There is more to her work than technique, innovation and boldness. There is a great deal of sensitivity. As a synesthete, Toots relates sound to color. The rhythms of music are translated into patterns of colored glass that are like frozen portraits of sound.
After going through a period of loss in which she no longer felt like dancing, or even moving or listening to music, she began to create darker pieces with fewer colors and more shading, explorations not of music rhythms, but of the feelings she had for people she had lost. What an honor to be remembered in such a personal way by such a great artist!
Toots Zynsky continues to make beautiful things that fill a need in her life and delight others. She has collaborated on costume and scenic design for theatrical works and continues to explore what glass can express. Please check out more of her work on her website.
Among the many thousands of things that I have never been able to understand, one in particular stands out. That is the question of who was the first person who stood by a pile of sand and said, “You know, I bet if we took some of this and mixed it with a little potash and heated it, we could make a material that would be solid and yet transparent. We could call it glass.” Call me obtuse, but you could stand me on a beach till the end of time and never would it occur to me to try to make it into windows.
The shortcomings of economics are not original error but uncorrected obsolescence. The obsolescence has occurred because what is convenient has become sacrosanct. Anyone who attacks such ideas must seem to be a trifle self-confident and even aggressive. The man who makes his entry by leaning against an infirm door gets an unjustified reputation for violence. Something is to be attributed to the poor state of the door.
―J. K. Galbraith, The Affluent Society
Daring ideas are like chessmen moved forward. They may be beaten, but they may start a winning game.
Most people follow prescribed paths, trusting that life will be fulfilling. Sometimes an enterprising spirit and persistence have more success.
Born Robert Bruce Moser in Newark, Ohio in 1916, Bruce Mozert’s first job out of high school was that of a truck driver carrying coal to the northeast. Declaring himself “too sensitive” for that line of work, he soon moved to New York City to live with his sister, successful pin-up model and illustrator Zoë Mozert. She introduced him to Victor de Palma, a lead photographer for Life magazine, who recognized his enterprising spirit, hired him as a film developer and helped him get started in photography.
In 1938, Bruce was on assignment in Florida when he heard that Johnny Weissmuller was filming Tarzan in Silver Springs. The Florida Chamber of Commerce asked if he would visit the set and take some publicity photos. He jumped at the chance. At the time, underwater photos and film were taken from a inside a submerged barrel fitted with a glass window. This meant that there was only room for the film crew’s cameraman. Frustrated at not being able to shoot underwater, Bruce constructed the first known waterproof camera housing on the spot from scrap sheet metal and plexiglas, with a couple of nails for a viewfinder. His father and grandfather had been inventors. Bruce had been tinkering with machinery since he was a boy. As he would do over and over again in his life, he saw something he wanted to do and created the technology to do it.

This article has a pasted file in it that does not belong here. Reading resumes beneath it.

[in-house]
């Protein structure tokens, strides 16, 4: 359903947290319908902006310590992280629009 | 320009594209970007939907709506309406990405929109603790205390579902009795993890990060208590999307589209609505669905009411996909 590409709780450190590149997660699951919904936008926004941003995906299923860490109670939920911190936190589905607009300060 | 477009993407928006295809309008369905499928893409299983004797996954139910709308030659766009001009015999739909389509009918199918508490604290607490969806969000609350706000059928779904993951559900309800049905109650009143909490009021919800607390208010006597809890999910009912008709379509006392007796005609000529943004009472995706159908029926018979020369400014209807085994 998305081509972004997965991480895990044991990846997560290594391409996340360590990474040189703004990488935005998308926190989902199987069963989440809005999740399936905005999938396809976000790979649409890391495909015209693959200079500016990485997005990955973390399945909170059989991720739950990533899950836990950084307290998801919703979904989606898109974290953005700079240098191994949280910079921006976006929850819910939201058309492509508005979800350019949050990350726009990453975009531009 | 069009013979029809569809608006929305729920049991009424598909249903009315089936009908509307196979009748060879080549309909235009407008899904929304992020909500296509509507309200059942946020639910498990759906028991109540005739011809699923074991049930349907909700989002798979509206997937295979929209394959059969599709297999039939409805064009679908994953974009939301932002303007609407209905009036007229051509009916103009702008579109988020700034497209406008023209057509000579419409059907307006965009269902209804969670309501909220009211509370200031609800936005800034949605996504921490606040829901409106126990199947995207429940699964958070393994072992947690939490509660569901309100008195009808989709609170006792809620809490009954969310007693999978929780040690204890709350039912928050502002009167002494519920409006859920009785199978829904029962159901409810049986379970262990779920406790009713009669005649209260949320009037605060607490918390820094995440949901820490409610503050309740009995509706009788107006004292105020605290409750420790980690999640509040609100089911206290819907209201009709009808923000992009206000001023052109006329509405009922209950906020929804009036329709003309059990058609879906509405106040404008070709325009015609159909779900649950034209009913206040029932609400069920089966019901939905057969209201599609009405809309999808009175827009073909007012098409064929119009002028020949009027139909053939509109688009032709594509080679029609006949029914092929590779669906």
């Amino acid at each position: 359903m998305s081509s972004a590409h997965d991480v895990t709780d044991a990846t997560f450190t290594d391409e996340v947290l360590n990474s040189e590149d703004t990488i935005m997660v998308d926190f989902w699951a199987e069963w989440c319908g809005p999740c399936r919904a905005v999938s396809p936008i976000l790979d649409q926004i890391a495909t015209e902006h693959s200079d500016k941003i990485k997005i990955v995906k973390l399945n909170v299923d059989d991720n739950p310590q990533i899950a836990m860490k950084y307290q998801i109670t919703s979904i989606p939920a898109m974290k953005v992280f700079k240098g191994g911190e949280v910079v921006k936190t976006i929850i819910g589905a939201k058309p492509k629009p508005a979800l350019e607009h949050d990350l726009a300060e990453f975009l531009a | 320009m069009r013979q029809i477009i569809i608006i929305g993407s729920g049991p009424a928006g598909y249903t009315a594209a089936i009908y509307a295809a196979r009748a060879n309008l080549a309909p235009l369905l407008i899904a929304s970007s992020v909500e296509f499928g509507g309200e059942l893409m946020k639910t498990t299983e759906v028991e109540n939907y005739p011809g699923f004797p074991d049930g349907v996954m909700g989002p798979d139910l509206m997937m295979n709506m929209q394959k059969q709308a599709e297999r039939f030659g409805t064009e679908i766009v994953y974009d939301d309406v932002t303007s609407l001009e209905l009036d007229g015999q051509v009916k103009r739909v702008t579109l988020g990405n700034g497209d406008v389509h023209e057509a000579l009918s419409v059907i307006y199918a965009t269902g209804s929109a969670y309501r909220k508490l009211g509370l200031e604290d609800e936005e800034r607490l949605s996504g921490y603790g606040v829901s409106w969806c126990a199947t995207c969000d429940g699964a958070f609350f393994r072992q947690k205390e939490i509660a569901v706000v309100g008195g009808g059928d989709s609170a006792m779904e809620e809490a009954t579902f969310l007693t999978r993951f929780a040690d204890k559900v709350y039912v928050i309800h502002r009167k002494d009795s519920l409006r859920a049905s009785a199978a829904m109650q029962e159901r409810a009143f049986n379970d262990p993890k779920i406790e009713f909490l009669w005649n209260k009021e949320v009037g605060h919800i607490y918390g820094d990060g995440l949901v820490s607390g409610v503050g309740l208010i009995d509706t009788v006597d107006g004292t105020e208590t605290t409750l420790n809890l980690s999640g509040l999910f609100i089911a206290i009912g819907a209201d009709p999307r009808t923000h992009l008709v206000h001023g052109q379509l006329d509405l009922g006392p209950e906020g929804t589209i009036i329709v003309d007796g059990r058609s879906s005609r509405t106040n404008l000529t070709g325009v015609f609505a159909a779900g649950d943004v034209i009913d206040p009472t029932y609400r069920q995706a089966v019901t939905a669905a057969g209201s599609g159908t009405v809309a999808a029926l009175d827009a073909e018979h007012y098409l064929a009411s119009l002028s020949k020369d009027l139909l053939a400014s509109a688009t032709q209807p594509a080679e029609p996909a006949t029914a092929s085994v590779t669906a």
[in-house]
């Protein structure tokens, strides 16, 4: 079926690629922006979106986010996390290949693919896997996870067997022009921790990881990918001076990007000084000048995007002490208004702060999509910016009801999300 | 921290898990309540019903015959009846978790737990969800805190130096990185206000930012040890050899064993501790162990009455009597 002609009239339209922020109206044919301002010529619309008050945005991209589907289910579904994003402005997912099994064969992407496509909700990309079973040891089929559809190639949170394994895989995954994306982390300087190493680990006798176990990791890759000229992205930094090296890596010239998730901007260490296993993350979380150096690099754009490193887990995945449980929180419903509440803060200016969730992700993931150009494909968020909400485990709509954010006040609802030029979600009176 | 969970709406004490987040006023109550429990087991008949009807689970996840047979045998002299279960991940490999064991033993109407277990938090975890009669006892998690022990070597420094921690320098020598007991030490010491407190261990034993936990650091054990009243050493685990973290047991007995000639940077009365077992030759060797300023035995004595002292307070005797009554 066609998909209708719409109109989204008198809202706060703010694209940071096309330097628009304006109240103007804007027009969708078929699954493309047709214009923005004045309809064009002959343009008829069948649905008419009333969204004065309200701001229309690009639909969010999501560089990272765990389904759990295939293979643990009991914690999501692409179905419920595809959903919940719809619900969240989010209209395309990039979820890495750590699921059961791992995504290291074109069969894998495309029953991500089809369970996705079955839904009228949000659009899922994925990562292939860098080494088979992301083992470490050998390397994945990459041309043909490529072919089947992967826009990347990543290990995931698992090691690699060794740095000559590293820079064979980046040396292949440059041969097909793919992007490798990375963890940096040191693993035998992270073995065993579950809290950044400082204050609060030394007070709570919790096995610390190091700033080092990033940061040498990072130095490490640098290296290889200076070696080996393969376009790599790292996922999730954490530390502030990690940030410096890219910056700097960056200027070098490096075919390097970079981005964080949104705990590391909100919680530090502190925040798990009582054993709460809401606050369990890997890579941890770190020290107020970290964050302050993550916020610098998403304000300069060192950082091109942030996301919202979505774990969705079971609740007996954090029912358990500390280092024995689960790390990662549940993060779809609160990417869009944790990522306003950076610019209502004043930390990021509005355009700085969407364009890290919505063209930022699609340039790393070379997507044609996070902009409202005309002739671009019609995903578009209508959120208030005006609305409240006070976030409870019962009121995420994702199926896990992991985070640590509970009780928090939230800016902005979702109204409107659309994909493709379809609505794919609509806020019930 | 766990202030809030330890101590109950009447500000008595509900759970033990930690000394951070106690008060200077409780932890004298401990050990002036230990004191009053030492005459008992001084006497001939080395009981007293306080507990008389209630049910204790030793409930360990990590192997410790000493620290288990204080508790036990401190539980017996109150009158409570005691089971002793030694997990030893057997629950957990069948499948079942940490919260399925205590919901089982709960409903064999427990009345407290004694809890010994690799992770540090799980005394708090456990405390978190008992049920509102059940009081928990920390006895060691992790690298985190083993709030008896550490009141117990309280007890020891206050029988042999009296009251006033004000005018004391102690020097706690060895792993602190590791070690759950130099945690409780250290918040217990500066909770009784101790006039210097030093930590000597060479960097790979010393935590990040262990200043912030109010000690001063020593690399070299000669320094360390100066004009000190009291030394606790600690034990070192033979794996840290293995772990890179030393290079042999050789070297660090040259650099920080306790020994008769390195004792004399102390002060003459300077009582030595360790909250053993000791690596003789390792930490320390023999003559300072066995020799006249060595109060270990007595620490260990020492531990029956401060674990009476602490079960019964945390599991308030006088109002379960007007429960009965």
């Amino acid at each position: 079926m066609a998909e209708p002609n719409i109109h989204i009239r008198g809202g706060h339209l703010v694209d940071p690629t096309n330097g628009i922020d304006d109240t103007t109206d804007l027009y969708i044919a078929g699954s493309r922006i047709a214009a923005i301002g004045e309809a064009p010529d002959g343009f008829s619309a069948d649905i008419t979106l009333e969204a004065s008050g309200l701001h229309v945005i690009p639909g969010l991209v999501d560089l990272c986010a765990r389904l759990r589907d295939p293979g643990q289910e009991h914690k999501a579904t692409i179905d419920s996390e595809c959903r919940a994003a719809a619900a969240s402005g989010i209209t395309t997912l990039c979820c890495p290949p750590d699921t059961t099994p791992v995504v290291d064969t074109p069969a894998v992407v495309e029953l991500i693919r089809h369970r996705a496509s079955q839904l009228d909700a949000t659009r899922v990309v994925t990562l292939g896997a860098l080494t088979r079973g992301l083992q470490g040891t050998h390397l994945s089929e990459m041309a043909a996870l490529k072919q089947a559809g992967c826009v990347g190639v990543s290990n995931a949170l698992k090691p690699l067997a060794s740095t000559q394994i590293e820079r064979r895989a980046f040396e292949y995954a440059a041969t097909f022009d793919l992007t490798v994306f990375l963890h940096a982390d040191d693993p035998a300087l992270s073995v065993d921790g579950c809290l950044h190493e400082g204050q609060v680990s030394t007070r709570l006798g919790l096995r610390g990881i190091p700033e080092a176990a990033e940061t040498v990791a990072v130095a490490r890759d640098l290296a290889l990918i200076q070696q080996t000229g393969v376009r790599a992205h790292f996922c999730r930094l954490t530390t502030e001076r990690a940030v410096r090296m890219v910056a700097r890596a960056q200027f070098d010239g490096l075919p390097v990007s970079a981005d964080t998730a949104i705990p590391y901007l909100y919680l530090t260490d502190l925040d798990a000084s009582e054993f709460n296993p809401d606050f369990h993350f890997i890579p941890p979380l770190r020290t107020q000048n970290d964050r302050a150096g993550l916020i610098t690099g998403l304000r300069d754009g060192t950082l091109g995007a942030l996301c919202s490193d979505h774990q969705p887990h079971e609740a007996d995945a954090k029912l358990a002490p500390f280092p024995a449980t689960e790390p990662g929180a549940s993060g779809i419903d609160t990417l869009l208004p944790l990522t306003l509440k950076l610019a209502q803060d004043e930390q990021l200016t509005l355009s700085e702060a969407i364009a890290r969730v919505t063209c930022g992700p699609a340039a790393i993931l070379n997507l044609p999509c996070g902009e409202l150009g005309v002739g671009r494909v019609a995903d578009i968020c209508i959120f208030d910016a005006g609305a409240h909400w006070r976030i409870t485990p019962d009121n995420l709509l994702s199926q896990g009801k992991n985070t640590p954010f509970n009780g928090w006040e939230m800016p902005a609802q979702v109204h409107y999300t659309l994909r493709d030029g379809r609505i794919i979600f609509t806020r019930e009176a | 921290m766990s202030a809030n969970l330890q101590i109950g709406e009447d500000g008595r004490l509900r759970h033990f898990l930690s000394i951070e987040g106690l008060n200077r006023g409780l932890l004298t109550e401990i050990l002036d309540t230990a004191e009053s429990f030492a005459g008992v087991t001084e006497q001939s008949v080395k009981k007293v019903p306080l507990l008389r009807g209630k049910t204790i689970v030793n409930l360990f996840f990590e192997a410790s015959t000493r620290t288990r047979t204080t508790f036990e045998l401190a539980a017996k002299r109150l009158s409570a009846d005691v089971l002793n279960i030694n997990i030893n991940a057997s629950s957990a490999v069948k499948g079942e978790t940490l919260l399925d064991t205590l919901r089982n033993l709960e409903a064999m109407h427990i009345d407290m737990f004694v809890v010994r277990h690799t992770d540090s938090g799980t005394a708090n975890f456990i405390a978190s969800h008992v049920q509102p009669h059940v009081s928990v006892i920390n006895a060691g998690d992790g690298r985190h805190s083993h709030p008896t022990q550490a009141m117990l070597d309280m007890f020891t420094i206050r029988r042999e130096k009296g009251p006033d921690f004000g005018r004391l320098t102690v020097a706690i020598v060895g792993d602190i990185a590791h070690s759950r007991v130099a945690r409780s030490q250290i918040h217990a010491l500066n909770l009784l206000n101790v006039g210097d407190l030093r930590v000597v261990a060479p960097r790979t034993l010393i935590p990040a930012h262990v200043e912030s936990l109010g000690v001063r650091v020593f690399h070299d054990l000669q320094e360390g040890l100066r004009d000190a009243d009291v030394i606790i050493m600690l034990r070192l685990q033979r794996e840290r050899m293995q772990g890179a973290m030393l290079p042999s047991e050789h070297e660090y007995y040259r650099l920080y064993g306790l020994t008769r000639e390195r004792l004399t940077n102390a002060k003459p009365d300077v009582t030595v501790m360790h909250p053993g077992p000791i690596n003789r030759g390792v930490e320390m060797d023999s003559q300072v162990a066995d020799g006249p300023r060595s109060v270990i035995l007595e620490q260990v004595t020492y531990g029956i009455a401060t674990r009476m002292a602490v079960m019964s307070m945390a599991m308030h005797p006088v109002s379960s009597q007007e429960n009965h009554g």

“I went out in the backyard of Silver Springs one morning after I had made the camera case and I found an old inner tube. That was back when they were made out of real rubber. I fitted it on my arm and my arm fit tight. I attached it to the housing and took it down in the water. (“Tarzan” star) Johnny Weissmuller was there. They all laughed at me, but all 12 pictures came out clear. They ended up sending them to Hollywood.”— Ocala Star Banner, 2013
This was long before the Go Pro, folks. The photos were so good that MGM paid Bruce Mozert to use them in their promotions of Tarzan. He was encouraged to patent his invention, which allowed a photographer to get much closer to his subjects and make much better pictures, but he couldn’t afford the $900 it would have cost to do so.
In the midst of this, Bruce fell in love with Silver Springs, famous for crystal clear lakes, streams and artesian springs. He was to be the official photographer of Silver Springs for four and half decades, excepting for a few years in the Army Air Corps during World War II. Never a snob, Bruce even ran a concession business in the park, taking photos of patrons. His staged publicity photos were sent out across the country as advertisements for what was, at the time, the premiere tourist destination in Florida. These shots required planning and direction, and Bruce’s imagination and work ethic were ideal for the task. Most consisted of glamorous young women– and the occasional brawny male– doing everyday things underwater.
Images © Bruce Mozert
Mozert’s work is lovely and good natured, with just a dash of whimsy. Much of it, while delightfully kitschy, seems a little dated, meant as advertising and filled with pin-up models and a 1950s sense of glamour (and sexism), but some pieces, especially the work he did with model Ginger Stanley, who was a stunt double for Creature from the Black Lagoon, have an artistic quality and clarity that remains arresting, even when compared with photography done on modern equipment.
Bruce would remain a pioneer and innovator in the field for many years, creating new camera housings, high speed underwater cameras, and lighting devices. Television networks and film companies required his expertise and hired him for underwater projects as a photographer, a film cameraman and consultant. Gregory Peck, Lloyd Bridges, Jane Russell and Esther Williams were just a few of the celebrities with which he worked. His images graced the covers and pages of magazines such as Life, Look and National Geographic. Another passion he enjoyed was aerial photography, which he picked up while in the Air Corps. He was known to take a plane up for shooting when he was in his nineties.